As I mentioned, the under 18s are of particular concern. Unfortunately, the age of initiation is getting younger. That is something that I hope the committee will address. The facts are that adolescents aged 12 to 17 have no difficulty obtaining alcohol: 39 per cent obtain it from their friends and 36 per cent obtain it from their parents.
That second statistic is, I think, quite alarming because there is a lot of anecdotal information about the place, when you talk to people (teenagers), that, particularly at private parties, there is an expectation among some young people and their parents that it is okay to supply your kids with a six-pack when they go to a party.
The South Australian Network of Drug and Alcohol Services (SANDAS), which represents the peak NGO bodies for drug and alcohol services, is quite concerned because it believes that parents are actually looking for some guidance from policy makers in terms of what is acceptable for them to provide to young people who may be going to private parties and so forth.
The licensed premises have come in for, I think, an unfair slap of recent times. The council of various ministers around Australia decided that it was going to try to implement a 2am lockout across Australia and, of course, we saw in this state that the government unsuccessfully sought to implement a 3am lockout on licensed premises in the CBD, which it has since had to recant.
The AHA reports that 70 per cent of alcohol is purchased for consumption in non-licensed situations; that covers private parties or people drinking at home. It also refers to those people who, for want of a better word, load themselves up before they go out for a big night out on the town, and nobody has any control over that behaviour except the individuals who choose to consume.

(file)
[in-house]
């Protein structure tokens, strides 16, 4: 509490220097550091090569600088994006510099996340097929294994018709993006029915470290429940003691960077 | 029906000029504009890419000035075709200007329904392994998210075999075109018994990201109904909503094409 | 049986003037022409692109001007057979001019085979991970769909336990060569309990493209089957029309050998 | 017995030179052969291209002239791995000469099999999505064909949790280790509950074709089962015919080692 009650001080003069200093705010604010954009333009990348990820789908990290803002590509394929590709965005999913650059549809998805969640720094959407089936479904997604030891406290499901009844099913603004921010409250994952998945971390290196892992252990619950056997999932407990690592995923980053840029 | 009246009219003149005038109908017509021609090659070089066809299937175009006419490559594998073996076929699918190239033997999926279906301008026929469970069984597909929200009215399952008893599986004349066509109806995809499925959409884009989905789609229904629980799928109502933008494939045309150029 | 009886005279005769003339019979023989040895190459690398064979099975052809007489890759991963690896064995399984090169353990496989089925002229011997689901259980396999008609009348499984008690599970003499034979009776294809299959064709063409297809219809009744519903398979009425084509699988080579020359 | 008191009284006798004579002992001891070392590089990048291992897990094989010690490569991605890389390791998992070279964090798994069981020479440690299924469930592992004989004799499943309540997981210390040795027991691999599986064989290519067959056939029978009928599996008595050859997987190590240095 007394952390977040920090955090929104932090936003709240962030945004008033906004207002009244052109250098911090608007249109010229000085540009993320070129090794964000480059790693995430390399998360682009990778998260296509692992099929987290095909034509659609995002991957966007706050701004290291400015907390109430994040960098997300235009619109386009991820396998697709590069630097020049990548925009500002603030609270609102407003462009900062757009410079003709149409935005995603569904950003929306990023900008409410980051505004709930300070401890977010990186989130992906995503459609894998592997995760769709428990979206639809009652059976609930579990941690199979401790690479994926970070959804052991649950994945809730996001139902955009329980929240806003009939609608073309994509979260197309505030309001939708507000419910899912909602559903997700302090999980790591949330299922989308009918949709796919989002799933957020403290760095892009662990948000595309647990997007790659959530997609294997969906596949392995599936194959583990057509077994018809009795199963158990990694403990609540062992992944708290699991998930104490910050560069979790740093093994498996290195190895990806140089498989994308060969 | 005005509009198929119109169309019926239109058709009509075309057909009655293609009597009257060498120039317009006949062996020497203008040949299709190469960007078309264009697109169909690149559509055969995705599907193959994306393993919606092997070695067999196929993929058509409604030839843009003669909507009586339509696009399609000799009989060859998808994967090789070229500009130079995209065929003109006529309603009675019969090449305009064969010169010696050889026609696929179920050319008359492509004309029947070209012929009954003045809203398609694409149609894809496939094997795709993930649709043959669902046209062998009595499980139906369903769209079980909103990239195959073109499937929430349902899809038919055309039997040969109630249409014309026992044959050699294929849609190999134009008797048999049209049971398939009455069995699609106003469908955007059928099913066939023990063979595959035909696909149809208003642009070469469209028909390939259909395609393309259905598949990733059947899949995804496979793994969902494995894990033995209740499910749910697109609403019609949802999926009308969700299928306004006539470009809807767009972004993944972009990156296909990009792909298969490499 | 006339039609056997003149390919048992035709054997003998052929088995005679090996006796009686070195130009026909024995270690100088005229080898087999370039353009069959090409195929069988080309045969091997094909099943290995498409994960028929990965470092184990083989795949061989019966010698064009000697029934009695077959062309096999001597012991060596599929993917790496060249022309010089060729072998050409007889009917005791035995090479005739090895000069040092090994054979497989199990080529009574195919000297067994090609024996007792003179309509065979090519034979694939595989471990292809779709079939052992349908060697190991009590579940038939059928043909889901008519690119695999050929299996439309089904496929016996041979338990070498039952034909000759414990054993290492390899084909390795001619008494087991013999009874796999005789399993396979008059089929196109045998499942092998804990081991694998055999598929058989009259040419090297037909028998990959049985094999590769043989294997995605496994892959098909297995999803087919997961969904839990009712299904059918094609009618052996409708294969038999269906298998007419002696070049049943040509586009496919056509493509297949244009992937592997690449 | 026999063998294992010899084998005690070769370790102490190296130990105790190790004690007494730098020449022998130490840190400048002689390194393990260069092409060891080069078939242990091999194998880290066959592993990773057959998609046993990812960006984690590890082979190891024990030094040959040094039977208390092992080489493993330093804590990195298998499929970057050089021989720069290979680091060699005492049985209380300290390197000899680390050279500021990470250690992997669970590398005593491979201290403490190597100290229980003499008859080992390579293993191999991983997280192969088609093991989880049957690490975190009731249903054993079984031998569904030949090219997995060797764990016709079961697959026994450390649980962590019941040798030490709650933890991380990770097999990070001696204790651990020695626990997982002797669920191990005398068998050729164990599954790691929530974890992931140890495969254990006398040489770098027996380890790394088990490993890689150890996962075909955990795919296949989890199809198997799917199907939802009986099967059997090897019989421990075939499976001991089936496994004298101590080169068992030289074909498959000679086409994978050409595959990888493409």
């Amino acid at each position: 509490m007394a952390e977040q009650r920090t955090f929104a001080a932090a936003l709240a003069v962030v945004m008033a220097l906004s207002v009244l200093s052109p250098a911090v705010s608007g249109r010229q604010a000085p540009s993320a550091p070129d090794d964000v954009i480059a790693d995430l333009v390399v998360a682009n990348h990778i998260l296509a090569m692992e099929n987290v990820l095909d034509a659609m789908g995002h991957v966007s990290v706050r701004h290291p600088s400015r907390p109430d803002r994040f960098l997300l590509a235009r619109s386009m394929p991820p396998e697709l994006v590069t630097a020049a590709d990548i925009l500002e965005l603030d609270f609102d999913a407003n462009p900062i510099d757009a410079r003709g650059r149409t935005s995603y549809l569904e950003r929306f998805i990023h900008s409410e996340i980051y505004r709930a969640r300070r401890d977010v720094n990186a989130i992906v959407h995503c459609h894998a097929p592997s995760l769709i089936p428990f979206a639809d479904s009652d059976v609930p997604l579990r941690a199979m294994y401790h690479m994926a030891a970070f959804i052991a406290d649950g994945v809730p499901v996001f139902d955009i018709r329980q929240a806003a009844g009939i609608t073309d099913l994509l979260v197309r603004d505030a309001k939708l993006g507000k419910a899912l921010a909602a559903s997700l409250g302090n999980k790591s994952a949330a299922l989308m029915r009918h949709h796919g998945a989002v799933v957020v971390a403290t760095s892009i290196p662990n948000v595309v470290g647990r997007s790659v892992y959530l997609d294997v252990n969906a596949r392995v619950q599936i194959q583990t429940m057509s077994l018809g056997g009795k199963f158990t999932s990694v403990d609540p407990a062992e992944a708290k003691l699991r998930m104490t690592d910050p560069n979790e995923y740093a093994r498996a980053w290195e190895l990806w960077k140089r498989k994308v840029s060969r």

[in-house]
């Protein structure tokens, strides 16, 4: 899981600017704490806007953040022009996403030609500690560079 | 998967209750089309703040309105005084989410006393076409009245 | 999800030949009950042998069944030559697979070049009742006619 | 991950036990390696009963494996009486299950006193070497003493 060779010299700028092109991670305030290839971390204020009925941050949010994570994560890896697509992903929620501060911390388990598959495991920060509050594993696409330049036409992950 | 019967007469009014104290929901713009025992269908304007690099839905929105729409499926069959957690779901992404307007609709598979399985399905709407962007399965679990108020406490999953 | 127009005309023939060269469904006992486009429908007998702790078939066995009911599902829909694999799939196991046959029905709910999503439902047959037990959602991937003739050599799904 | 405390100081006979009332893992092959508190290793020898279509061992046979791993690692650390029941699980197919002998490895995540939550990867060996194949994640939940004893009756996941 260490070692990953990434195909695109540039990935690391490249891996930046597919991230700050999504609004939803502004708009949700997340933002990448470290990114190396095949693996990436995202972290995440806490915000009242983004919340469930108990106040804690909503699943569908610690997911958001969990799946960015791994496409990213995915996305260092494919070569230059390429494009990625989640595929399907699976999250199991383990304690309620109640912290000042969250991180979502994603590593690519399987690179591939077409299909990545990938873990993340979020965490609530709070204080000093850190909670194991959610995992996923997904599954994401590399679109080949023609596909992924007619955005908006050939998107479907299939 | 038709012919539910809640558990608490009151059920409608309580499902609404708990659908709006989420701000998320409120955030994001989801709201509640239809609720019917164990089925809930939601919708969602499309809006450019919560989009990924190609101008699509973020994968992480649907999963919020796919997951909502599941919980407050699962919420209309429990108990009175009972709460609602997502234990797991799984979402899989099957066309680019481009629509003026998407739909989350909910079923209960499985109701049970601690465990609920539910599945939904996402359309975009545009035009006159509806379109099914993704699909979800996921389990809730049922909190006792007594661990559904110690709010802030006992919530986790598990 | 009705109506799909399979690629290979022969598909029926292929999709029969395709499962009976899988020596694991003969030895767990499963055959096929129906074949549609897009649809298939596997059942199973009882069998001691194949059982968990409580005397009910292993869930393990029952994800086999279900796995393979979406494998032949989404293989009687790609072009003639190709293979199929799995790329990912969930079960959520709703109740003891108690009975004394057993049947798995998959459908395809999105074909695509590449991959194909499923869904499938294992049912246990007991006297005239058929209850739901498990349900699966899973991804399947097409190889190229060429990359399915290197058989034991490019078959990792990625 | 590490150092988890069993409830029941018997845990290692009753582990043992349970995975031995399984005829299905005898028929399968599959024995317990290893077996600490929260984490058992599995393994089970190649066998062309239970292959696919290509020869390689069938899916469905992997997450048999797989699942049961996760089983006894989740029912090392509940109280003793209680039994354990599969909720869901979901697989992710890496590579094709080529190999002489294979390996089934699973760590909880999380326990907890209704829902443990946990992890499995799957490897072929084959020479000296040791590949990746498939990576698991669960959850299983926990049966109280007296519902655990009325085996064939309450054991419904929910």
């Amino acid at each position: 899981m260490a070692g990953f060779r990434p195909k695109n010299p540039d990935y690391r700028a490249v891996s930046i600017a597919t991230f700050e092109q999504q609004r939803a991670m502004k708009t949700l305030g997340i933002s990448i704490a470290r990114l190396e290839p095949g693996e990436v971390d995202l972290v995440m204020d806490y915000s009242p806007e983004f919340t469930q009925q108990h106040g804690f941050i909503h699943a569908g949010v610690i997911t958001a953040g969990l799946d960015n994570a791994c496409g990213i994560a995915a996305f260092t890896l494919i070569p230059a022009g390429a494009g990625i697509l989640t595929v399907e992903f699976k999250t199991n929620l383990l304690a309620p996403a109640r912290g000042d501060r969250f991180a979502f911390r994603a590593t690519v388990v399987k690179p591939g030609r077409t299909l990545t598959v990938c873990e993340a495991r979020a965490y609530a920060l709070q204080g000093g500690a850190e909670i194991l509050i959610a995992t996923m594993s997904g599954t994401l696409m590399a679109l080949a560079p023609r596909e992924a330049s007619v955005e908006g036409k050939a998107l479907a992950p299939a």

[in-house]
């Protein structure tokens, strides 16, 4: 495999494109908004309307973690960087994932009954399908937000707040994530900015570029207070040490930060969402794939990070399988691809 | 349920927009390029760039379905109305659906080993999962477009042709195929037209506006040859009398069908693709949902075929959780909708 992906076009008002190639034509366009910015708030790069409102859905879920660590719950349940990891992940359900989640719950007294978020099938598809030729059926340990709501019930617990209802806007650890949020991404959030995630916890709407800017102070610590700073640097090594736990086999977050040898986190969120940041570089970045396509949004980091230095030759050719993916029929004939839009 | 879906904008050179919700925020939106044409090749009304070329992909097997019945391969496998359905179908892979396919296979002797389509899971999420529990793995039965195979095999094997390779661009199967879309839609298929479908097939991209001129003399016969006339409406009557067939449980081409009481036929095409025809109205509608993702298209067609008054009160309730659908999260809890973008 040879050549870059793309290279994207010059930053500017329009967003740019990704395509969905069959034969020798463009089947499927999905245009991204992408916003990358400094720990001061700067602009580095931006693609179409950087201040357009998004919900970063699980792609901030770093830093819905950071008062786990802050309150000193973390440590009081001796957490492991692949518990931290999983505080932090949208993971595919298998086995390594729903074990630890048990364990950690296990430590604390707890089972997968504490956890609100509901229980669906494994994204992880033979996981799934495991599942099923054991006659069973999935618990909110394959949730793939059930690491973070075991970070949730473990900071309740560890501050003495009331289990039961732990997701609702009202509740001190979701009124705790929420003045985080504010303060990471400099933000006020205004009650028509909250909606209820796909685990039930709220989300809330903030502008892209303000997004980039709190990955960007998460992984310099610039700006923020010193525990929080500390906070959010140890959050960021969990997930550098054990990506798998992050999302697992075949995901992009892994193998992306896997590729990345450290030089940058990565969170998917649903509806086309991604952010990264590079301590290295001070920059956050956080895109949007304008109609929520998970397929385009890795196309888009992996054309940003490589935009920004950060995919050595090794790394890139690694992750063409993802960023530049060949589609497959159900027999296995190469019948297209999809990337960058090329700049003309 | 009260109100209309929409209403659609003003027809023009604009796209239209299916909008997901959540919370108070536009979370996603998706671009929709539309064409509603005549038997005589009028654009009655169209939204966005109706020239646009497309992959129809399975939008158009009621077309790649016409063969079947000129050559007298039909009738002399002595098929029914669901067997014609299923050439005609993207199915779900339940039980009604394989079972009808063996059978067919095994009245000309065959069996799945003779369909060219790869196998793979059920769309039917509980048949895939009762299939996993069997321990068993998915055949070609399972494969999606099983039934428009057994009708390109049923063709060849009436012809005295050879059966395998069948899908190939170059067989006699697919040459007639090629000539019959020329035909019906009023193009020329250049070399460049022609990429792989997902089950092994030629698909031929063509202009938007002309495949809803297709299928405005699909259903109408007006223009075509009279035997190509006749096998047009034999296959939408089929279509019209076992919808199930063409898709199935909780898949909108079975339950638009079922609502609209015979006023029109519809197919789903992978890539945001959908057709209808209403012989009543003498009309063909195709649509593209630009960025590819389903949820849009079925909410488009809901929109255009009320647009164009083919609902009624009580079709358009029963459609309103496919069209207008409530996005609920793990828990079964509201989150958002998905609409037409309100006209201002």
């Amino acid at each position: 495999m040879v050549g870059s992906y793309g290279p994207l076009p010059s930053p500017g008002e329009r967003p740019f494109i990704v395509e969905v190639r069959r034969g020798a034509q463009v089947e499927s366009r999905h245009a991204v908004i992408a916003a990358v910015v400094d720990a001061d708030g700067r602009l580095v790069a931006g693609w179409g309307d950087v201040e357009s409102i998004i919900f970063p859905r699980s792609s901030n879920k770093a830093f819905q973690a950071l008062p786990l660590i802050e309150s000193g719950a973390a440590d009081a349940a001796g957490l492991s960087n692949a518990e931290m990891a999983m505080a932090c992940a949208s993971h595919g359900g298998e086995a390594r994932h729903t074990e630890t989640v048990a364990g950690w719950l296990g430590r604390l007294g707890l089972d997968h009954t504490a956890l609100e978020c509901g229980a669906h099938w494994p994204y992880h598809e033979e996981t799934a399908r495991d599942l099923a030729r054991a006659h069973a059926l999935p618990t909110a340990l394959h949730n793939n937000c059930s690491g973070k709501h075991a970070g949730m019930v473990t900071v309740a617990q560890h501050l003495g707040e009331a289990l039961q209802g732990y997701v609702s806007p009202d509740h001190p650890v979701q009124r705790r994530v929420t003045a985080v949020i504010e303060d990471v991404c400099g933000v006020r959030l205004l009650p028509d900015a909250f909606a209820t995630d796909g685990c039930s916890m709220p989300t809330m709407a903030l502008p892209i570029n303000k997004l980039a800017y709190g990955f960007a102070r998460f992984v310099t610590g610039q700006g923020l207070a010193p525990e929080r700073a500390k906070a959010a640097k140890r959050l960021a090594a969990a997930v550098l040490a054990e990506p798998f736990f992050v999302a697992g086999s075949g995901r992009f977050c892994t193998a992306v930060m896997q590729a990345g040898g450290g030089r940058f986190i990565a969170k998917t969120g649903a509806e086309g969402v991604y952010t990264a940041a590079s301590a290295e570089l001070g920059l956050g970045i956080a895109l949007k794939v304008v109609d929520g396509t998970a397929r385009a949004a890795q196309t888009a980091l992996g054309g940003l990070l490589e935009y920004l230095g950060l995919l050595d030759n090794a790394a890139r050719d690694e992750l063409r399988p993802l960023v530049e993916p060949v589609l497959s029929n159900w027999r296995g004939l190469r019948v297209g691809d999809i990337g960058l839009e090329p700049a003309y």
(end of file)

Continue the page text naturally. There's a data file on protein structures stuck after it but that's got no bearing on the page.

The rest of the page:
We have also seen the knee-jerk reaction by the commonwealth to increase the tax on RTDs, or alcopops, as they are commonly referred to. The fairly predictable response has been that young people have simply substituted what they consume, including mixing their own spirits, in which situation they do not know what level of alcohol they are consuming, or they may even revert to illicit drugs. There has been some reports in the press about some young people reverting to illicit substances, which are cheaper on the streets for the time.
I note that the National Alcohol Strategy 2006-2009 has not been updated since the November 2007 election, so I think that the federal government could try to do something fairly comprehensive in terms of looking at this issue, rather than coming up with the odd knee-jerk reaction to make it look like it is doing something. One jurisdiction I have referred to in some interviews is New Zealand. The Alcohol Advisory Council of New Zealand has been running a very successful campaign which has focused on all demographics addressing all drinking behaviour. That is to address the issue that young people are often unfairly targeted, when it may be (as, I think, one of the federal government's ads shows) that it is the behaviour of the parents that influences the child to accept excessive alcohol consumption as a norm. Indeed, I think there are probably people in the older age groups—the 25-pluses—who may still have issues with excessive alcohol consumption.
With those words I indicate that the Liberal Party supports this motion. I look forward to some sensible recommendations following the taking of evidence.